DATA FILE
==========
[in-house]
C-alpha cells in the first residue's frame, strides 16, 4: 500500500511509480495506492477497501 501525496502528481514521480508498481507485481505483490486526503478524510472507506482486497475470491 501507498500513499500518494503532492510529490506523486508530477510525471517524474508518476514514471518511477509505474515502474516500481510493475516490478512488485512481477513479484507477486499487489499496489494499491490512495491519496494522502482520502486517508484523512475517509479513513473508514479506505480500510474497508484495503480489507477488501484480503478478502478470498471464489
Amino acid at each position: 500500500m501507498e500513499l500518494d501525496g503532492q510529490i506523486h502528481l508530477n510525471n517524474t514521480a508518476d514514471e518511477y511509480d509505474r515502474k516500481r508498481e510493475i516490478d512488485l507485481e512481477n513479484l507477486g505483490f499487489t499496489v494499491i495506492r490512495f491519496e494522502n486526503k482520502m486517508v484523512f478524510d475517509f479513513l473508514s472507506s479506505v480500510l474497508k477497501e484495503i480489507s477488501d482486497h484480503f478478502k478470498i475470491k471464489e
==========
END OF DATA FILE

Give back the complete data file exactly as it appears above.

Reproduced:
[in-house]
C-alpha cells in the first residue's frame, strides 16, 4: 500500500511509480495506492477497501 501525496502528481514521480508498481507485481505483490486526503478524510472507506482486497475470491 501507498500513499500518494503532492510529490506523486508530477510525471517524474508518476514514471518511477509505474515502474516500481510493475516490478512488485512481477513479484507477486499487489499496489494499491490512495491519496494522502482520502486517508484523512475517509479513513473508514479506505480500510474497508484495503480489507477488501484480503478478502478470498471464489
Amino acid at each position: 500500500m501507498e500513499l500518494d501525496g503532492q510529490i506523486h502528481l508530477n510525471n517524474t514521480a508518476d514514471e518511477y511509480d509505474r515502474k516500481r508498481e510493475i516490478d512488485l507485481e512481477n513479484l507477486g505483490f499487489t499496489v494499491i495506492r490512495f491519496e494522502n486526503k482520502m486517508v484523512f478524510d475517509f479513513l473508514s472507506s479506505v480500510l474497508k477497501e484495503i480489507s477488501d482486497h484480503f478478502k478470498i475470491k471464489e